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Re: The Standards Manifesto

From: Graham Klyne <GK@ninebynine.org>
Date: Wed, 22 May 2002 22:55:34 +0100
Message-Id: <5.1.0.14.2.20020522224928.03c96ec0@joy.songbird.com>
To: Aaron Swartz <me@aaronsw.com>
Cc: www-rdf-interest@w3.org
At 11:07 AM 5/22/02 -0500, Aaron Swartz wrote:
>W3C-style standards bodies clearly aren't working anymore. Perhaps they 
>made sense in the old days of the browser wars, but we're no longer 
>getting innovation from Working Groups who have so many members that they 
>have to form subgroups to decide what they're going to do about deciding 
>what they're going to do.

While I have some sympathy for your frustrations, I think this paragraph 
maybe misplaces the role of working groups.  The job of a working group is 
primarily to produce a specification, not to innovate.  The most successful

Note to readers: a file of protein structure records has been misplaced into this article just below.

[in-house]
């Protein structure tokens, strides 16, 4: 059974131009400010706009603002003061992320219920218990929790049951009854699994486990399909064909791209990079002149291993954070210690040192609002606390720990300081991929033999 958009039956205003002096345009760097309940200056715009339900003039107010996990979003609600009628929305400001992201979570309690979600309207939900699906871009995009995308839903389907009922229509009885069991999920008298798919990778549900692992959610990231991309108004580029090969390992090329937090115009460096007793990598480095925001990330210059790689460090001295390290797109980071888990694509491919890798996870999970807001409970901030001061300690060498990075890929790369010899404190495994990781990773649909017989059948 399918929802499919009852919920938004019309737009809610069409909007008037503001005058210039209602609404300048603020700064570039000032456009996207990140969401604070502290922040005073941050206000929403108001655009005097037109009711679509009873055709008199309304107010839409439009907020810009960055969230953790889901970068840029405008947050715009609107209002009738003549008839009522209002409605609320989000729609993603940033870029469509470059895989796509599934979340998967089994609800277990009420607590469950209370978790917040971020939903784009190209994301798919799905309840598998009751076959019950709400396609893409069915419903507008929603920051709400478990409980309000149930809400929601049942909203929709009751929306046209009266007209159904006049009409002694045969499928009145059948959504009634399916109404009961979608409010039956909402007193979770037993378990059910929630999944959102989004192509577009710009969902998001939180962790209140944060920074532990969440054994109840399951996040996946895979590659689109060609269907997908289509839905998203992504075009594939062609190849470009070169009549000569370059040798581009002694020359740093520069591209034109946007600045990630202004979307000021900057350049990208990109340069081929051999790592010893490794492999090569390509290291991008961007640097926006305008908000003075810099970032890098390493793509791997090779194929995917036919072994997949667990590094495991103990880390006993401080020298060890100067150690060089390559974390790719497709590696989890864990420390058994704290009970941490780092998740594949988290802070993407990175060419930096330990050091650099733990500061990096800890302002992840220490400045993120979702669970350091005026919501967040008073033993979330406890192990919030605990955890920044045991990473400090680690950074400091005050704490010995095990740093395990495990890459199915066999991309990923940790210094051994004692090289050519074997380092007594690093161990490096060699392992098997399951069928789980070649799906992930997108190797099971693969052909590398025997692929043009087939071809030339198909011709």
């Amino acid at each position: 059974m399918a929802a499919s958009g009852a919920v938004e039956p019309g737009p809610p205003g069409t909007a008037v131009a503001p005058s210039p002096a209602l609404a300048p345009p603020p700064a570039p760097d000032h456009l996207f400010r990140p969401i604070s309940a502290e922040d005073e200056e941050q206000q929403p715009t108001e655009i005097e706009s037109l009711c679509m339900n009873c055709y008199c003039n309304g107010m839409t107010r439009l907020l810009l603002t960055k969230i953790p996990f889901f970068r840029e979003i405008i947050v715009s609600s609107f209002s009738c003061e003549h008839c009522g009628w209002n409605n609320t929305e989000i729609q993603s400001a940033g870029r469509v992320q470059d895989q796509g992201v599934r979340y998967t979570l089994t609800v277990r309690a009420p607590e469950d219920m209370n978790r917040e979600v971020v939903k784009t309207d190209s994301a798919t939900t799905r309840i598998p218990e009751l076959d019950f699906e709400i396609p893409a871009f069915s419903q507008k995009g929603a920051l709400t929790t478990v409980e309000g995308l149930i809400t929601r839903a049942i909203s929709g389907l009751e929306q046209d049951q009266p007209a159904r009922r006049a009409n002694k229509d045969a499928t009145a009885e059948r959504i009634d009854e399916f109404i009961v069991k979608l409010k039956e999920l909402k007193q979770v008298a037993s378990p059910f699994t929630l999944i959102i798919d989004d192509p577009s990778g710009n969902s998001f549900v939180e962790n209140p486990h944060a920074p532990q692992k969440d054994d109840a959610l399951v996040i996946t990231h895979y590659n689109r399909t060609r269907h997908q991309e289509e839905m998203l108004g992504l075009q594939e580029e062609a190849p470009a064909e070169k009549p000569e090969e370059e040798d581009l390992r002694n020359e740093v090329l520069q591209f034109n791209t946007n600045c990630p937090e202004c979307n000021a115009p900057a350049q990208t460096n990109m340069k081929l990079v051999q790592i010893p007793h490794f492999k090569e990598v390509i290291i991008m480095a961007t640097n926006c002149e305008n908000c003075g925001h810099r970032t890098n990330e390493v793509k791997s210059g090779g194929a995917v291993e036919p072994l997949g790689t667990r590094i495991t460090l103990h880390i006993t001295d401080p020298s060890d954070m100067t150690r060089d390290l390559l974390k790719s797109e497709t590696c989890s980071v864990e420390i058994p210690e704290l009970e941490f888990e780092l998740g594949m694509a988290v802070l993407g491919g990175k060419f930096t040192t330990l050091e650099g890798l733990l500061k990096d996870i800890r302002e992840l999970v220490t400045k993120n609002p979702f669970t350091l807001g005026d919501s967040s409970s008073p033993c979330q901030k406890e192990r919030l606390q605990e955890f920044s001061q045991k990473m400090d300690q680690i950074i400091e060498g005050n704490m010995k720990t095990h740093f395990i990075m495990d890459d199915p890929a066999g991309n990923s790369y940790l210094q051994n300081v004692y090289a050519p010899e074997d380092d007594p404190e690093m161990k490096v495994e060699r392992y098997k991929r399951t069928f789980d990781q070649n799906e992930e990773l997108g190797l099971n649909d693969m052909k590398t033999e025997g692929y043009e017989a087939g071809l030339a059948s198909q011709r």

working groups start out knowing pretty much all of the technical details, 
and simply get them down in a concise, understandable form, and thoroughly 
review the result.

If there's a problem with W3C process, I think it is that too much 
innovation is done in working groups, rather than in separate research 
activities.  For example, it's not for the joy of organizational complexity 
that the Internet architecture is developed in parallel by the IETF and 
IRTF.  (Not that the IETF doesn't sometimes suffer from the same problem.)

(I note that the rest of your message seems to support this view, so maybe 
I'm overreacting to a single word here.)

#g


-------------------
Graham Klyne
<GK@NineByNine.org>
Received on Wednesday, 22 May 2002 18:40:12 GMT

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